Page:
US1880552 *Nov 8, 1929Oct 4, 1932Edward C Bowers And Charles LDust filter for radiator covers
US1883715 *Sep 20, 1928Oct 18, 1932Greene Oscar VArmored filter element
US2002936 *Jul 28, 1932May 28, 1935Charles DaviesFilter
US2050508 *Dec 11, 1934Aug 11, 1936Dev Associates IncGas filter
US2074294 *Nov 16, 1935Mar 16, 1937American Radiator CoFilter
US2405293 *Apr 7, 1944Aug 6, 1946American Air Filter CoOpen-faced air filter frame
Referenced by
Citing PatentFiling datePublication dateApplicantTitle
US2619188 *Mar 15, 1950Nov 25, 1952Du PontMonofilament screen pack
US2907407 *Oct 25, 1954Oct 6, 1959Cambridge Filter Mfg CorpFilter construction
US2907408 *May 18, 1956Oct 6, 1959Cambridge Filter Mfg CorpFilter construction
US2945557 *Dec 12, 1957Jul 19, 1960Powers Milton AFluid filtering mediums
US3243943 *Jun 15, 1964Apr 5, 1966American Air Filter CoUnit filter construction
US4135900 *May 31, 1977Jan 23, 1979American Air Filter Company, Inc.Gas filter device
US5352274 *May 10, 1993Oct 4, 1994Blakley Richard LAir filter and method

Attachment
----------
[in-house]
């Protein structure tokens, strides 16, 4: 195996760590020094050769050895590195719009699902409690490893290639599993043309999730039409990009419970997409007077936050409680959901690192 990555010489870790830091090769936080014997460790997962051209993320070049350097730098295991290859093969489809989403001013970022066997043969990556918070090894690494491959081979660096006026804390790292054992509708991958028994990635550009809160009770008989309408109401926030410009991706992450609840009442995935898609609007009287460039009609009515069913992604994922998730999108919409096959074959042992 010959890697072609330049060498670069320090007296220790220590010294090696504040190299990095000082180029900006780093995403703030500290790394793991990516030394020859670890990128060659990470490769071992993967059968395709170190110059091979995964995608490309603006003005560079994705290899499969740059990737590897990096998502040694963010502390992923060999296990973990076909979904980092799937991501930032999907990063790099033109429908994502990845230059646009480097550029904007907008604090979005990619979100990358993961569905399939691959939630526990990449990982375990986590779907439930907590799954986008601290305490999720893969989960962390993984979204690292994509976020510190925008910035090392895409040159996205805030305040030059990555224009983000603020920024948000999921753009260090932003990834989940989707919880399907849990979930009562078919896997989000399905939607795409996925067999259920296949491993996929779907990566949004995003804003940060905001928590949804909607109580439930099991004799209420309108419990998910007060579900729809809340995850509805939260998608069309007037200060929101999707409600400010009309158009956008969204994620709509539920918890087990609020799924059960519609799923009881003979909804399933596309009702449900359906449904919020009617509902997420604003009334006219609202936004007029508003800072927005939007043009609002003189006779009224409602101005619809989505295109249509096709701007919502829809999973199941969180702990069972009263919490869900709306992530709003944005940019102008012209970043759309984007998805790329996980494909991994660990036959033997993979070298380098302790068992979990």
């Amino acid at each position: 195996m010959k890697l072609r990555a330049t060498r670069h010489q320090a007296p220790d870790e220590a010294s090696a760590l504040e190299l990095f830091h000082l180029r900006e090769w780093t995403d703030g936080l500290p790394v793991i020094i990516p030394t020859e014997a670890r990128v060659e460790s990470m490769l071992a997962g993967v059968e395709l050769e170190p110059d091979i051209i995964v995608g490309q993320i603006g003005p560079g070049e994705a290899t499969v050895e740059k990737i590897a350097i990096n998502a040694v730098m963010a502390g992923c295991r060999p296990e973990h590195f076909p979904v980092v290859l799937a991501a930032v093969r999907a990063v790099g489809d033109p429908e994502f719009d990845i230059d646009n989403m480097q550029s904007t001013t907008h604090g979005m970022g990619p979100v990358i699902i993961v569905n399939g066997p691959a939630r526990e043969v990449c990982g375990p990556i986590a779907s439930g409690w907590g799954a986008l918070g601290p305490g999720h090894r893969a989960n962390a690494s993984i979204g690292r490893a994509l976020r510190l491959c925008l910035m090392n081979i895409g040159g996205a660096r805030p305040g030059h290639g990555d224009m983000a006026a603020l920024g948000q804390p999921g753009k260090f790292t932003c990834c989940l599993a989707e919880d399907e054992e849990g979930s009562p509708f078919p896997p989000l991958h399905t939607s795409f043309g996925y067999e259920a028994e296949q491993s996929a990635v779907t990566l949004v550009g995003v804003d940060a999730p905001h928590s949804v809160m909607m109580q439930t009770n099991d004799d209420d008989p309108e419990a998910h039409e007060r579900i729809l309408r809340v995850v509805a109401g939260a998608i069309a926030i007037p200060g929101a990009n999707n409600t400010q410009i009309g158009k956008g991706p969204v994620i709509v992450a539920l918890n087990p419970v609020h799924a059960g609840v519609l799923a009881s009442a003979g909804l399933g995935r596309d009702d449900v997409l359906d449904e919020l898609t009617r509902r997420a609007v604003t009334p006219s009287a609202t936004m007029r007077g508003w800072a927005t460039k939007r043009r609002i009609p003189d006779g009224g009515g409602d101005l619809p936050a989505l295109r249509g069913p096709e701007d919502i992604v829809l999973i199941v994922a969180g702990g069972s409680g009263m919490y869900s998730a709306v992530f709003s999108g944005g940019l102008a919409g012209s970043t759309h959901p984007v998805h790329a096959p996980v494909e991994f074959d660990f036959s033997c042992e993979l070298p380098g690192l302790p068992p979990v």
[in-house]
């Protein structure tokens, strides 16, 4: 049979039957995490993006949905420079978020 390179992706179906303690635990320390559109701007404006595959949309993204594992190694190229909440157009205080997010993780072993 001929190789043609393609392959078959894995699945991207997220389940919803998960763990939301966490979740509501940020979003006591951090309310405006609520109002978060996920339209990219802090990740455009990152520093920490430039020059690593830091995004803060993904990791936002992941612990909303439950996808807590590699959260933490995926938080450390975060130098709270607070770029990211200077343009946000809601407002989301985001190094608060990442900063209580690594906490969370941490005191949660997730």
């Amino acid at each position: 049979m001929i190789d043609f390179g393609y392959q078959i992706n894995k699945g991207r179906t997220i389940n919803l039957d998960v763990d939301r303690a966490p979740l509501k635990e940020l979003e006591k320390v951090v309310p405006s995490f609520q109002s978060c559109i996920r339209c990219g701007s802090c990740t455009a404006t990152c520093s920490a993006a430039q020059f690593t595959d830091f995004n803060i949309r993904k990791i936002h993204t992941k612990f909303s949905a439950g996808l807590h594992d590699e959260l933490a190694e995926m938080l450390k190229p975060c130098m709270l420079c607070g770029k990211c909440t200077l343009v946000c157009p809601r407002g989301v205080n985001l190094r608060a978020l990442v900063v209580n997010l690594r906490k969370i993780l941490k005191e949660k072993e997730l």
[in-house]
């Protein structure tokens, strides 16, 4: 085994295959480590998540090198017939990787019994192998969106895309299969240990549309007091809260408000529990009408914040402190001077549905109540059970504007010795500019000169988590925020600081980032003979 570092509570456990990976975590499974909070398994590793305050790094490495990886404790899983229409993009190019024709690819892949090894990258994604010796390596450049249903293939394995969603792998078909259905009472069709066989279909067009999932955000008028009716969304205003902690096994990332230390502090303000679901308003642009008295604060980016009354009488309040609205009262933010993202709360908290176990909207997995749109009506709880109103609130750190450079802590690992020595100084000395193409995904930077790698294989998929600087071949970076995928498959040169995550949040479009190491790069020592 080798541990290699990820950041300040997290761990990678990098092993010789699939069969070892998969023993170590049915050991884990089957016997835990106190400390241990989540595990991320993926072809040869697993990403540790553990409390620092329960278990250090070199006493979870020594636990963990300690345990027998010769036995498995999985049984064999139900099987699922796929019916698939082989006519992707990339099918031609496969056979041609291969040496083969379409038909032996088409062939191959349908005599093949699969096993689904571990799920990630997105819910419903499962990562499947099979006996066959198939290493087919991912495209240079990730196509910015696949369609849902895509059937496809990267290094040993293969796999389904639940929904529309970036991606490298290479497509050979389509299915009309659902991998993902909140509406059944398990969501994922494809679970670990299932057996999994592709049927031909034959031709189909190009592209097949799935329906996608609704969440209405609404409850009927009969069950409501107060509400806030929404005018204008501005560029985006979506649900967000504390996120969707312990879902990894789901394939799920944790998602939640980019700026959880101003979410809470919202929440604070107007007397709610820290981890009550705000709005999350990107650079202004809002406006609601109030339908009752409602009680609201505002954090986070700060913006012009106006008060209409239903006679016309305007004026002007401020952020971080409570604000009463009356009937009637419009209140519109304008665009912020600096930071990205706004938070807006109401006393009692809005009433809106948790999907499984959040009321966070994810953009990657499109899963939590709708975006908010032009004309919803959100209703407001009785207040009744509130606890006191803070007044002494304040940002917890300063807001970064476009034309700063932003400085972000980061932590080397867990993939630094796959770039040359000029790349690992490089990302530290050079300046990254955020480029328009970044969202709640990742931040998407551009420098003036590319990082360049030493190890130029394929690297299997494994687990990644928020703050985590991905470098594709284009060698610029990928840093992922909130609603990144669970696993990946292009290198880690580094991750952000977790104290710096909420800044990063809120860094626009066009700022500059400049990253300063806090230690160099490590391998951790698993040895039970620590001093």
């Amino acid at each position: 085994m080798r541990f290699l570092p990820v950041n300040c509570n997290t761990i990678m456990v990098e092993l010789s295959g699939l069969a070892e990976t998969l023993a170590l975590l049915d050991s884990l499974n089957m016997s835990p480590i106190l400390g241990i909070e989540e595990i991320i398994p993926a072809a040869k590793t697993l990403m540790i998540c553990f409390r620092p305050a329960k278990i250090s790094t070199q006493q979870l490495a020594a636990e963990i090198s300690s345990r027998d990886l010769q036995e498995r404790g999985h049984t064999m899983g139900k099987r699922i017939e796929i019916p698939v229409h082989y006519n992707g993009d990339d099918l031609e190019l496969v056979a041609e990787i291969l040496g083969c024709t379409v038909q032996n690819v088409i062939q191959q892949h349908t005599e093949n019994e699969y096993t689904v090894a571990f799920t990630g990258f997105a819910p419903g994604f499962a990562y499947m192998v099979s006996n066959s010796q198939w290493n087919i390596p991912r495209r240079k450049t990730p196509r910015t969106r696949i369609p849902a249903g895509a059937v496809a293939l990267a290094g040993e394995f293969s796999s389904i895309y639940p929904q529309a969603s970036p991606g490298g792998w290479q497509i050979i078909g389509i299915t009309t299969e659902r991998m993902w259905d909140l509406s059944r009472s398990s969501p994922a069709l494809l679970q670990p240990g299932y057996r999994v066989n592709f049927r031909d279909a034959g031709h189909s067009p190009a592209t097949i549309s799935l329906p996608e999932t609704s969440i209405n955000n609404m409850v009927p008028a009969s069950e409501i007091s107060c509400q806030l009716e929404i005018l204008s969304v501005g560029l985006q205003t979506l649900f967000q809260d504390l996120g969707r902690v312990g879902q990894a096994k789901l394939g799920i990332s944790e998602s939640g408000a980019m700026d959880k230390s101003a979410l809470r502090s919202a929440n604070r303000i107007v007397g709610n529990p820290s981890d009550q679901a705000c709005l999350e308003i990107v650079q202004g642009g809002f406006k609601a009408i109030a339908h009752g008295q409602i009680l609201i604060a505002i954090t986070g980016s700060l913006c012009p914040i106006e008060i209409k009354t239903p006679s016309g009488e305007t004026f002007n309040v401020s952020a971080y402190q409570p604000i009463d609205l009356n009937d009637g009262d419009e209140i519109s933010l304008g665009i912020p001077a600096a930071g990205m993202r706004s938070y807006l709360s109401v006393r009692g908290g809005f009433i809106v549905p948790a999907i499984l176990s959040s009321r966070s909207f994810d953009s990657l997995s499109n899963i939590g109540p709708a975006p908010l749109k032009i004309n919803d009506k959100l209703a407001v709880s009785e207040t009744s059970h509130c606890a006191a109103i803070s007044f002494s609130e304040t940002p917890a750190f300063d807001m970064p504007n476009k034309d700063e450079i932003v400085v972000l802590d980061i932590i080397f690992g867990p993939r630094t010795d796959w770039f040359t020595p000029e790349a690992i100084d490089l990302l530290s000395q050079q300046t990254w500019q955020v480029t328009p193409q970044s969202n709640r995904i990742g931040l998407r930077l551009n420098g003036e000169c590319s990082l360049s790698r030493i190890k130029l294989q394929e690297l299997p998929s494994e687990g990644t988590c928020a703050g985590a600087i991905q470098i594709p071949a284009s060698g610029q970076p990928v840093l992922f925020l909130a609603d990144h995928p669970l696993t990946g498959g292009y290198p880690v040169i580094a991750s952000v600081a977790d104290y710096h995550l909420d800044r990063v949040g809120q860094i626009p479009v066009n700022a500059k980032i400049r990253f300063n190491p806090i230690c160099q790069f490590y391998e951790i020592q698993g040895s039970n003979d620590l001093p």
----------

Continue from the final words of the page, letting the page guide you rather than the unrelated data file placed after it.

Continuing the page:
US6152980 *Mar 15, 1999Nov 28, 2000Culwell; C WilliamSize adjustable filter element
US6955702 *Jun 14, 2002Oct 18, 20053M Innovative Properties CompanyFilter frame
US7156891 *Sep 10, 2004Jan 2, 2007Filtration Group IncorporatedForced air system air filter
US7625417 *Jul 20, 2006Dec 1, 2009Industrial Technology Research InstituteFilter screen structure
US20030230063 *Jun 14, 2002Dec 18, 20033M Innovative Properties CompanyFilter frame
US20060053759 *Sep 10, 2004Mar 16, 2006Filtration Group IncorporatedForced air system air filter
US20070256399 *Jul 20, 2006Nov 8, 2007Industrial Technology Research InstituteFilter screen structure
US20130298773 *Jan 27, 2012Nov 14, 2013Panasonic CorporationDust collection filter unit, projection image display device, and air cleaner
WO1996019279A1 *Nov 22, 1995Jun 27, 1996Camfil GmbhGas filter pack
WO1997010039A1 *Jul 23, 1996Mar 20, 1997Filterwerk Mann + Hummel GmbhFilter element
WO1999038601A1 *Jan 28, 1999Aug 5, 1999Filterwerk Mann+Hummel GmbhFilter element with fixing device
Classifications
U.S. Classification55/499, 55/501
International ClassificationB01D46/52
Cooperative ClassificationB01D46/523, B01D46/10
European ClassificationB01D46/52F4, B01D46/10